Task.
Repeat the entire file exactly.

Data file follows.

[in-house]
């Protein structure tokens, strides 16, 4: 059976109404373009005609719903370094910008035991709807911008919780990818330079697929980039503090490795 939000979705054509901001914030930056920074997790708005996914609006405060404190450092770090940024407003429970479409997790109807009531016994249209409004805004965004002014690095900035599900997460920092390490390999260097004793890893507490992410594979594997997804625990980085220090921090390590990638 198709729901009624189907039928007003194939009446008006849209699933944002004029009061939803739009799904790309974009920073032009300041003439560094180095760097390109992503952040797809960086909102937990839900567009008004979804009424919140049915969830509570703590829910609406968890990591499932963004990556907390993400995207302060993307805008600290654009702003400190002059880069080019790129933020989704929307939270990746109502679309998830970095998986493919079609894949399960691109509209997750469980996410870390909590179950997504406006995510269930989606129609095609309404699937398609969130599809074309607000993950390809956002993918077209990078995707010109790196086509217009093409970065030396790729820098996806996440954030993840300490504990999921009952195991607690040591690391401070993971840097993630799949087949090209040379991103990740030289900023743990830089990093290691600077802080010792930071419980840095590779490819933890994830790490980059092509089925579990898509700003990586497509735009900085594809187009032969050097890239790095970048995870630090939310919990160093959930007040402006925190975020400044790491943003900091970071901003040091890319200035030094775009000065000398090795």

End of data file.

[in-house]
């Protein structure tokens, strides 16, 4: 059976109404373009005609719903370094910008035991709807911008919780990818330079697929980039503090490795 939000979705054509901001914030930056920074997790708005996914609006405060404190450092770090940024407003429970479409997790109807009531016994249209409004805004965004002014690095900035599900997460920092390490390999260097004793890893507490992410594979594997997804625990980085220090921090390590990638 198709729901009624189907039928007003194939009446008006849209699933944002004029009061939803739009799904790309974009920073032009300041003439560094180095760097390109992503952040797809960086909102937990839900567009008004979804009424919140049915969830509570703590829910609406968890990591499932963004990556907390993400995207302060993307805008600290654009702003400190002059880069080019790129933020989704929307939270990746109502679309998830970095998986493919079609894949399960691109509209997750469980996410870390909590179950997504406006995510269930989606129609095609309404699937398609969130599809074309607000993950390809956002993918077209990078995707010109790196086509217009093409970065030396790729820098996806996440954030993840300490504990999921009952195991607690040591690391401070993971840097993630799949087949090209040379991103990740030289900023743990830089990093290691600077802080010792930071419980840095590779490819933890994830790490980059092509089925579990898509700003990586497509735009900085594809187009032969050097890239790095970048995870630090939310919990160093959930007040402006925190975020400044790491943003900091970071901003040091890319200035030094775009000065000398090795």